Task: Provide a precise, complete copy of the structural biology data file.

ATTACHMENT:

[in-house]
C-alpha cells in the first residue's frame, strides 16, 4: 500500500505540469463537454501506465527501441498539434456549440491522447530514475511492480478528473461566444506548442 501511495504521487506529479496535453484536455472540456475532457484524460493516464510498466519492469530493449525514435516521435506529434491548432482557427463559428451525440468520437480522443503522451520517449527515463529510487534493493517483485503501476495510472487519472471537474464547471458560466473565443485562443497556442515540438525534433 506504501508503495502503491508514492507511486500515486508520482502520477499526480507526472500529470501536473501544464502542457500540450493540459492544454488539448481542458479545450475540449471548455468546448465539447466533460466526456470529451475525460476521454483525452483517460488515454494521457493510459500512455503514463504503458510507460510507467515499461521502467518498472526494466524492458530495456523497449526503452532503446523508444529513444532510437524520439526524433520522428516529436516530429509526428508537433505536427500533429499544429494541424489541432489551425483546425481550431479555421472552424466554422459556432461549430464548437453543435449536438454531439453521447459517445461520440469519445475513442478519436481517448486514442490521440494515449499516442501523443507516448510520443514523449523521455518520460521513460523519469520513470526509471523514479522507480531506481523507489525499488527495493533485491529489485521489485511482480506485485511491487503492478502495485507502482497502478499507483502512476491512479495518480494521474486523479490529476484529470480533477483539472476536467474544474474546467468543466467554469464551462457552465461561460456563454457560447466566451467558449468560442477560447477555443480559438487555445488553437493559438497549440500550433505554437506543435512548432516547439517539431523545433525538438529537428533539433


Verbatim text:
[in-house]
C-alpha cells in the first residue's frame, strides 16, 4: 500500500505540469463537454501506465527501441498539434456549440491522447530514475511492480478528473461566444506548442 501511495504521487506529479496535453484536455472540456475532457484524460493516464510498466519492469530493449525514435516521435506529434491548432482557427463559428451525440468520437480522443503522451520517449527515463529510487534493493517483485503501476495510472487519472471537474464547471458560466473565443485562443497556442515540438525534433 506504501508503495502503491508514492507511486500515486508520482502520477499526480507526472500529470501536473501544464502542457500540450493540459492544454488539448481542458479545450475540449471548455468546448465539447466533460466526456470529451475525460476521454483525452483517460488515454494521457493510459500512455503514463504503458510507460510507467515499461521502467518498472526494466524492458530495456523497449526503452532503446523508444529513444532510437524520439526524433520522428516529436516530429509526428508537433505536427500533429499544429494541424489541432489551425483546425481550431479555421472552424466554422459556432461549430464548437453543435449536438454531439453521447459517445461520440469519445475513442478519436481517448486514442490521440494515449499516442501523443507516448510520443514523449523521455518520460521513460523519469520513470526509471523514479522507480531506481523507489525499488527495493533485491529489485521489485511482480506485485511491487503492478502495485507502482497502478499507483502512476491512479495518480494521474486523479490529476484529470480533477483539472476536467474544474474546467468543466467554469464551462457552465461561460456563454457560447466566451467558449468560442477560447477555443480559438487555445488553437493559438497549440500550433505554437506543435512548432516547439517539431523545433525538438529537428533539433